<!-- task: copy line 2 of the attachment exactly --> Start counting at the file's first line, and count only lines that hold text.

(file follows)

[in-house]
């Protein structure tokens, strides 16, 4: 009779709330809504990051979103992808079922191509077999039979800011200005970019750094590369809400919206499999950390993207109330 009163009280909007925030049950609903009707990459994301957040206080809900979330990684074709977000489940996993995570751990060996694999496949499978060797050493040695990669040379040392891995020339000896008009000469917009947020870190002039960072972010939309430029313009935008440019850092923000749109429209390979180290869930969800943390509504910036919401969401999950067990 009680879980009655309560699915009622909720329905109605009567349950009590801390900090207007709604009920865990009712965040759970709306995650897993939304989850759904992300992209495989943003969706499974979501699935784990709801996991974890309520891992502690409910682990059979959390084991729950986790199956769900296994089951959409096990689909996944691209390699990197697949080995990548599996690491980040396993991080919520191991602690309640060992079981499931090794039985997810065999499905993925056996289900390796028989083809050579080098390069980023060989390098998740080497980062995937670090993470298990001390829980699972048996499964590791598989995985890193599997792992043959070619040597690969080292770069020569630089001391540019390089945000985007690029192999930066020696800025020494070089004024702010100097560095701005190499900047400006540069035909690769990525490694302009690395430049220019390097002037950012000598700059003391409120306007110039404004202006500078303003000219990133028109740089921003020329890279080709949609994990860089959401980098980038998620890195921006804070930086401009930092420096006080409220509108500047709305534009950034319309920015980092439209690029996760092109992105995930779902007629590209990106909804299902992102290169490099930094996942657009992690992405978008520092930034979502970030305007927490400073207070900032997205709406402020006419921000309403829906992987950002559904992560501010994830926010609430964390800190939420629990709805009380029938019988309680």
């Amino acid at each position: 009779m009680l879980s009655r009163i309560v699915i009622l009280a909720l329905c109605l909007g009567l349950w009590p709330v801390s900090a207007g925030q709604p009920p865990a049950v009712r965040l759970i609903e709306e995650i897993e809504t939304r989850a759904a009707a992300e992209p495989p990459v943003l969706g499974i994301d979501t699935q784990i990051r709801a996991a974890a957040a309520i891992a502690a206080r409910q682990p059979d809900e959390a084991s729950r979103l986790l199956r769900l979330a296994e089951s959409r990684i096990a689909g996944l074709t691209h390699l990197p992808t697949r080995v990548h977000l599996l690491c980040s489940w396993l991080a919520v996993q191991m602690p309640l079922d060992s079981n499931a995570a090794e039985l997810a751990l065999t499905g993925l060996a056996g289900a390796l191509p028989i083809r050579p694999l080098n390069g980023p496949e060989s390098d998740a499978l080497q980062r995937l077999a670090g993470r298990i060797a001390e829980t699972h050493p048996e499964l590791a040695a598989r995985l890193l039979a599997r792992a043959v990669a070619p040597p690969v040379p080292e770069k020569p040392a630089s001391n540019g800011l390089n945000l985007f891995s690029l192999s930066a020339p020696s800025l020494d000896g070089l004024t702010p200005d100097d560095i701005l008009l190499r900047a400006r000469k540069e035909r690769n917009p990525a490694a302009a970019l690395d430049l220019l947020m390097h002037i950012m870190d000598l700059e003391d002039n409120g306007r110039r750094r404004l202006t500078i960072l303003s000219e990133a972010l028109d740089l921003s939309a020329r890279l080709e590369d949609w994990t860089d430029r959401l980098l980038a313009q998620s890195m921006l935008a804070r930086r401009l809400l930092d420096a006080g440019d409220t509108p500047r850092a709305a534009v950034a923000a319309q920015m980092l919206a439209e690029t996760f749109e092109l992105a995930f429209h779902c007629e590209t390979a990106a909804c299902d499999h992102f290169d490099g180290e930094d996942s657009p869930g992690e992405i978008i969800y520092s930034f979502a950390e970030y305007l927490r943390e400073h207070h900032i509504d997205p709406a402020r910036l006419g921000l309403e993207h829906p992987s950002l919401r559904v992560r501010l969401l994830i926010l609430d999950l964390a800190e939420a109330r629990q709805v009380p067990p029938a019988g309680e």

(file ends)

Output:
């Protein structure tokens, strides 16, 4: 009779709330809504990051979103992808079922191509077999039979800011200005970019750094590369809400919206499999950390993207109330 009163009280909007925030049950609903009707990459994301957040206080809900979330990684074709977000489940996993995570751990060996694999496949499978060797050493040695990669040379040392891995020339000896008009000469917009947020870190002039960072972010939309430029313009935008440019850092923000749109429209390979180290869930969800943390509504910036919401969401999950067990 009680879980009655309560699915009622909720329905109605009567349950009590801390900090207007709604009920865990009712965040759970709306995650897993939304989850759904992300992209495989943003969706499974979501699935784990709801996991974890309520891992502690409910682990059979959390084991729950986790199956769900296994089951959409096990689909996944691209390699990197697949080995990548599996690491980040396993991080919520191991602690309640060992079981499931090794039985997810065999499905993925056996289900390796028989083809050579080098390069980023060989390098998740080497980062995937670090993470298990001390829980699972048996499964590791598989995985890193599997792992043959070619040597690969080292770069020569630089001391540019390089945000985007690029192999930066020696800025020494070089004024702010100097560095701005190499900047400006540069035909690769990525490694302009690395430049220019390097002037950012000598700059003391409120306007110039404004202006500078303003000219990133028109740089921003020329890279080709949609994990860089959401980098980038998620890195921006804070930086401009930092420096006080409220509108500047709305534009950034319309920015980092439209690029996760092109992105995930779902007629590209990106909804299902992102290169490099930094996942657009992690992405978008520092930034979502970030305007927490400073207070900032997205709406402020006419921000309403829906992987950002559904992560501010994830926010609430964390800190939420629990709805009380029938019988309680």